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HannahWhittenly posted a blog entry in HannahWhittenly's BlogLearning earth-friendly habits at a young age can set your kids up for a lifetime of environmental awareness and a healthy mindset. As a parent you help your kids understand the world around them, and teaching them to care for it and to be considerate of their surroundings is a great way to help them in their future. Help them understand the concept of earth-friendly habits using these activities and other ideas. Go Camping Instill a love of nature in your kids by going camping on a regular basis. Maybe you encourage scouting trips or go as a family every summer. During your camping trips, talk about how litter and garbage can make plants and animals sick, and how to build fires by only using dead, fallen wood. This is a great opportunity to explore wildlife, talk about taking care of nature, and living green. Visit a Recycling Center Take your kids on a field trip to your local Main Street Fibers recycling center. Teach them about recycling and how it helps the Earth stay healthy. After your trip, go home and show them how to sort recyclables and discuss reducing, reusing and recycling. Make Recycled Art Show your kids that reusing materials can be a great way to help the environment, and a wonderful way to create artwork or new useful containers. There are many art projects that can be created using plastic shopping bags, string, wire coat hangers, and more. Your kids will have a blast, and will learn about reusing materials to keep them out of landfills. Plant a Garden Give your kid a spot in your backyard, or a window planter where they can grow their own plants. Talk with them about how plants help produce clean oxygen, and how planting an organic garden can help plants stay healthy and happy. Giving them their own spot in the garden and making it their responsibility not only teaches them a useful skill, it can also help them learn to love taking care of the Earth. Praise them for jobs well done, and your kids will learn to love the sense of accomplishment they get with each new vegetable or herb. Adopt a Public Place Find a park or other public land that is victim to a lot of litter. Make this place your family's spot to go and clean up together. Your kids will have fun taking care of a public place, and they will develop a passion against litter and harmful dumping. Teaching your kids Earth-friendly habits now can help them see the importance of taking care of the Earth in which we live. Use these great activities to help your kids understand the value of their contributions to the health of the Earth, and that living green can really make a difference.
HannahWhittenly posted a blog entry in HannahWhittenly's BlogNowhere is the phrase, "start them young and early", more appropriately applied than when referring to teaching kids about recycling, sustainability, and being good stewards of this planet. Hopefully they'll be learning about it at school, but the burden falls on parents to assume most of their responsibility and teach youngsters how to keep their environment green. Early Childhood Training Beginning as early as three years old, let kids see you set the example first. In other words, verbalize out loud what it is you're doing as you're doing it. For instance, as you drop a plastic bottle in the blue bin, you might say something like, "This is a plastic bottle, and plastic things always go into this blue container." Doing so can teach them how to sort items and how to dispose of them in their proper place. You might even have them scribble a sign to hang over the proper bins that read, Plastics Here! or Papers Here! You can also have children tape a small plastic jar to the blue bin acquainting with plastic materials. To further involve younger aged children, begin a reward system of giving out little sticker stars with a prize like a sourdough pretzel goes to the child with the most stars. As they grow older, you may substitute little stars for returning bottles, and encourage them to keep the change. Make a Game Of it At this environmental protection government (EPA) website, you'll find imaginative, interactive games to stimulate young minds in the vision for protecting their environment. The Dumptown Game actually makes your child into a city manager with critical decision-making activities that engage municipal residents in their own waste management and waste reduction at-home programs. Use games and prizes to make learning and treating the environment right fun and educational. Young Children to Teens Having learned the basics of colors and plastics, your next job as a parent would be teaching them about composting. Easily done by setting up a separate bin for discarded tea bags, grass cuttings, veggie peelings, coffee grounds, egg shells, toilet paper rolls, and paper towels, this cuts down not only on the waste, but saves you money on fertilizer supplies as well. It all comes down to example. Set the stage for how your home runs and try to make a habit of throwing natural waste into the compost pile, using safe fertilizers like Nature Safe on your lawn, and routinely picking up trash and debris from your yard and local parks. When kids see you doing the right thing, they will naturally follow. Reusing Usable Items As many items can be reused for other purposes, make your kids aware that a peanut butter jar, for instance, can be transformed into a coin bank once it's been washed clean first. Empty tissue boxes are great for storing grocery plastic bags and a small plastic bag can be used in the family car as a trash bin. If you visit your local waste management, you'll see what your municipality recommends as far as dumping and recycling materials go. However, all initiatives really must begin at home by educating the children early.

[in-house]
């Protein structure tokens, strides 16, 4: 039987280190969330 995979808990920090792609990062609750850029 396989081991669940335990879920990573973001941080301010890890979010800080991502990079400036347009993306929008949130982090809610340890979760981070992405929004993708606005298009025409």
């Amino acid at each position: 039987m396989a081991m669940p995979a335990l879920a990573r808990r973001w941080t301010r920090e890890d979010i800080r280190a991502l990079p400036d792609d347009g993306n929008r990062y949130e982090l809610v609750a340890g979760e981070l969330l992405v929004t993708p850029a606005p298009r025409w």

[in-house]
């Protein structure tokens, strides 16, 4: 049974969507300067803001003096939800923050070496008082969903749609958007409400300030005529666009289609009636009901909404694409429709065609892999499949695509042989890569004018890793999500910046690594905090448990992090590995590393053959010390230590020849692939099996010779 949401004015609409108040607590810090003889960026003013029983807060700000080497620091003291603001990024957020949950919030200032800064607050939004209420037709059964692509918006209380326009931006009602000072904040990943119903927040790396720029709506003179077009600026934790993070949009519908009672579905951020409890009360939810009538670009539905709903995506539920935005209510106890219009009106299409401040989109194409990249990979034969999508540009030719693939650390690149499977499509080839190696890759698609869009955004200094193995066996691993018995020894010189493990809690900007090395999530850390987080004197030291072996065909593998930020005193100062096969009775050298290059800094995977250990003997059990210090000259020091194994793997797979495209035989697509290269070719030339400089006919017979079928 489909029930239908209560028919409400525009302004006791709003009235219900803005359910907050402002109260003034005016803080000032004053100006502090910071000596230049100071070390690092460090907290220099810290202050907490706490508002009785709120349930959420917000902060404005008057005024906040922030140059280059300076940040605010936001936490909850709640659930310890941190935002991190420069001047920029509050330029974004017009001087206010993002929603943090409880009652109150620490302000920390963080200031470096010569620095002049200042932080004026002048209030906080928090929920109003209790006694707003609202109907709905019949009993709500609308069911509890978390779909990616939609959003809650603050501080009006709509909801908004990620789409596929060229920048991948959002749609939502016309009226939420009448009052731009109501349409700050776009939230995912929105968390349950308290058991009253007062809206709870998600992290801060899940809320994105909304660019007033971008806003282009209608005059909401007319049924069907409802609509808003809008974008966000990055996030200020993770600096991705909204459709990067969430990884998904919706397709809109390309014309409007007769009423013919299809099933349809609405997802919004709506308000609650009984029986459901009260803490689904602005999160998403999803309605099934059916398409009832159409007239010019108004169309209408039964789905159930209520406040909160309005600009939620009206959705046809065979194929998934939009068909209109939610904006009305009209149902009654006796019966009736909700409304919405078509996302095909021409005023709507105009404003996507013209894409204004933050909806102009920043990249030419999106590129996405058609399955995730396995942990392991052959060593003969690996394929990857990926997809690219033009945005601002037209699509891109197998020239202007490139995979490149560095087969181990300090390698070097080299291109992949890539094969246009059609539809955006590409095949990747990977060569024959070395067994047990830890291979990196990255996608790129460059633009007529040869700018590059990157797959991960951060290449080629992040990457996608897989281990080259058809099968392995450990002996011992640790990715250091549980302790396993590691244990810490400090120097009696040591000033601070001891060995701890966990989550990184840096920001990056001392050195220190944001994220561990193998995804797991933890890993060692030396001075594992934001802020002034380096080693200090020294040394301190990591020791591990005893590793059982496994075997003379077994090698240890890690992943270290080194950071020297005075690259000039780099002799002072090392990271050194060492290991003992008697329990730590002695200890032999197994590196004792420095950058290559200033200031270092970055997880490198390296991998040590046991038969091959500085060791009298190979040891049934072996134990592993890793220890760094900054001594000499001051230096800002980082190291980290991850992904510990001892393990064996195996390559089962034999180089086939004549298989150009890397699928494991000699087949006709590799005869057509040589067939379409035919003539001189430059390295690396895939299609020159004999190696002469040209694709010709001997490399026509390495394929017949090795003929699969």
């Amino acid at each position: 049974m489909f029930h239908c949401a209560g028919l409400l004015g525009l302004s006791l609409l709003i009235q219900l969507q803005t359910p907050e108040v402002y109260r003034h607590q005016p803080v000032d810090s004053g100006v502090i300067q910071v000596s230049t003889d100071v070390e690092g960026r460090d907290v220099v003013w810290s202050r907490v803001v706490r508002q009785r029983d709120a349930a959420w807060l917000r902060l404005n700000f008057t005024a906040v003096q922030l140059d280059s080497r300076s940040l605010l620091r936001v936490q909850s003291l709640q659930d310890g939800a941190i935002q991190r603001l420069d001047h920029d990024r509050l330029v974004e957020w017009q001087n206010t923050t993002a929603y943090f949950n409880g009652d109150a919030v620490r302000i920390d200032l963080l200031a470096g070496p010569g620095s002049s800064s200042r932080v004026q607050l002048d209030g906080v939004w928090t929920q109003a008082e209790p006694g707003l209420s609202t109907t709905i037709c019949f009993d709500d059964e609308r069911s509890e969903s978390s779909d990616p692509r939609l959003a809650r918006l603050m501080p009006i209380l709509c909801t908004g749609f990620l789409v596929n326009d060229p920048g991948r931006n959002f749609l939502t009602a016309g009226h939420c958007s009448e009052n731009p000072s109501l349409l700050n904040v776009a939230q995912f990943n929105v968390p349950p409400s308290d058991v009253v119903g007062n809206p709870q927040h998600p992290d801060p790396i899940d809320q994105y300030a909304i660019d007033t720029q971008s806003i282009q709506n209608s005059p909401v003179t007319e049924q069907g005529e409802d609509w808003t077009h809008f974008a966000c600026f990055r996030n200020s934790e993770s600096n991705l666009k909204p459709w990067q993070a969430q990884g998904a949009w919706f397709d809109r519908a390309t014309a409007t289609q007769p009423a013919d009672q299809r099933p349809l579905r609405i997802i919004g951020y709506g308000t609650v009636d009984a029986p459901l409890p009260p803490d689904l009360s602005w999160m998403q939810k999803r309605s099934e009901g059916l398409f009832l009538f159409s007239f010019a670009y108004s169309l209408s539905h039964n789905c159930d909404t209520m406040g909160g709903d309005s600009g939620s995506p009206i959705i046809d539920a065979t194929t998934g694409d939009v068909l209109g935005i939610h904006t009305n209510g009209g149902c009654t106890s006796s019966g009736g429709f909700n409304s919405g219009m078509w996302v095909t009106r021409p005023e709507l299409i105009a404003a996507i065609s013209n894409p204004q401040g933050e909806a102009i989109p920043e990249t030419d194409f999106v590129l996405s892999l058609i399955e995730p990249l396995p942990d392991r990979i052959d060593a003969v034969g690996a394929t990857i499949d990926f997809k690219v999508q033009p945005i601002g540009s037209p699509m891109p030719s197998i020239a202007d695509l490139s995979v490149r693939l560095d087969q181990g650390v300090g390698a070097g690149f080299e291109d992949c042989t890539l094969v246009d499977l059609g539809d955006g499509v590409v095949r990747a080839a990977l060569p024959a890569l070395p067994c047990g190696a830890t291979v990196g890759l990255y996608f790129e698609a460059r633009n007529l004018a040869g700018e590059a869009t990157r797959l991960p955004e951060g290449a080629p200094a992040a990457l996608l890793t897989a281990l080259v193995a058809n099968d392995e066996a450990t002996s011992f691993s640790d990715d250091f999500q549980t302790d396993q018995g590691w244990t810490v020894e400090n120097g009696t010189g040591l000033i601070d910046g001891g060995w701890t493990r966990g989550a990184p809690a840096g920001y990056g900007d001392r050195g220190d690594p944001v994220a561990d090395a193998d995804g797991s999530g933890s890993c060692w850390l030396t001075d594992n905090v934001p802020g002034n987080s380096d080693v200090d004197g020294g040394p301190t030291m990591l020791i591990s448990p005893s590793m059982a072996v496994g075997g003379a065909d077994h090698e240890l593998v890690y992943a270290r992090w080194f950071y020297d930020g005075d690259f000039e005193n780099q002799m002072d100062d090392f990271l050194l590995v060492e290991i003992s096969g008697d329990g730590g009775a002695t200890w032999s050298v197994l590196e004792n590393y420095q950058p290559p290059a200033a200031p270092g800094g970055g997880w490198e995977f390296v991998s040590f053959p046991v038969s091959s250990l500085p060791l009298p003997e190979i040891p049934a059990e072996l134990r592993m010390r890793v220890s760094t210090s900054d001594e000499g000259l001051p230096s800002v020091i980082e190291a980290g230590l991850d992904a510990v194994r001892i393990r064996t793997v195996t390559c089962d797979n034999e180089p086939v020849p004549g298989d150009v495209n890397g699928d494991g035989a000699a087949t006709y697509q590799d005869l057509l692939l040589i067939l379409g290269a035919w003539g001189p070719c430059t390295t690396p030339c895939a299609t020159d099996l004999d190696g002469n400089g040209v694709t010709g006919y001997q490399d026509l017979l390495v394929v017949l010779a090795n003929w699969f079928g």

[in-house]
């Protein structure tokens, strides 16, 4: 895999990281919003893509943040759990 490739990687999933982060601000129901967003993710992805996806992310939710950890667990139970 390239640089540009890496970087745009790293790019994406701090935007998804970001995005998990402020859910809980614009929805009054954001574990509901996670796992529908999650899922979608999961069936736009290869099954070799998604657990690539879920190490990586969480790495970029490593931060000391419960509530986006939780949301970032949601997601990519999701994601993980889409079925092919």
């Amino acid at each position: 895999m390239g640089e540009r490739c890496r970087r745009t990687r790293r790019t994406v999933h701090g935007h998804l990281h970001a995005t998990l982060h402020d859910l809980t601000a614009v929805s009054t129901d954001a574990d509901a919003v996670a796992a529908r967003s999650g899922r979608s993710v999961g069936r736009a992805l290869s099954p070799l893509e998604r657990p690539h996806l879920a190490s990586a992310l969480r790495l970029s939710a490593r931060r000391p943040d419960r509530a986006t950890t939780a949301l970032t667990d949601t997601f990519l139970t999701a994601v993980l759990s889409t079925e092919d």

HannahWhittenly posted a blog entry in HannahWhittenly's BlogIf you're like most people, many of the habits you formed as a child remain second nature to you as an adult. Consequently, as a responsible parent, helping your children form their own positive habits is something you have to think about daily. When caring for the environment is concerned, the habits and thoughts kids have now can forever shape the way the earth holds up. Here are a few eco-friendly habits worth passing along to the next generation. Buying Products with Green Credentials Besides reducing harm to the planet's delicate balance, buying eco-friendly products encourages corporations to clean up their act. Involve your children in purchasing decisions for everything from LED light bulbs, to phosphate-free dish soap. Explain to them why you're avoiding products with certain substances and making a statement with your wallet. Recycling Appliances & Materials Wisely There's more to recycling than separating aluminum cans from plastic bottles. Finding a quality recycling company that can properly handle more problematic refuse like PCs, TVs, and smartphones is the key to eco-friendly recycling. Bring the kids along when you take in your recyclables to get them familiar with the process. You should also use companies like Ware Disposal to help get you on a regular cleanup and pickup schedule. Scheduling Activities to Reduce Energy Usage If you're a savvy consumer, you know that energy waste can be easily curtailed with a little forethought. Plotting routes using Google Maps to reduce unnecessary car trips can eliminate literally tons of greenhouse gas emissions each year. Show your kids the ropes by setting a forward-thinking example in everyday scenarios and kill two birds with one stone by helping lower energy and waste as well as your bills. Considering Potential Environmental Impacts Nearly everything we do affects the environment in some way. Demonstrate the importance of making those effects positive by involving children when undertaking a landscaping or home renovation project. If you're a city dweller without a yard, start a balcony garden and educate your kids on the importance of cultivating non-invasive plant species. Going with the Local Option When Possible As you should know by now, transporting goods from one end of the world to the other generates a ton of carbon dioxide. Buy local products instead to cut back on emissions and get started by creating a compost heap with your kids rather than buying commercial topsoil for your organic garden. How to Make Those Teachable Moments Count Getting your children on the green bandwagon isn't terribly difficult. Focus on areas that interest each child so that green life lessons don't seem like homework. Parcel out tidbits of wisdom gradually so that they have a chance to sink in. If you keep things light and take your time, kids will form eco-friendly habits that last a lifetime.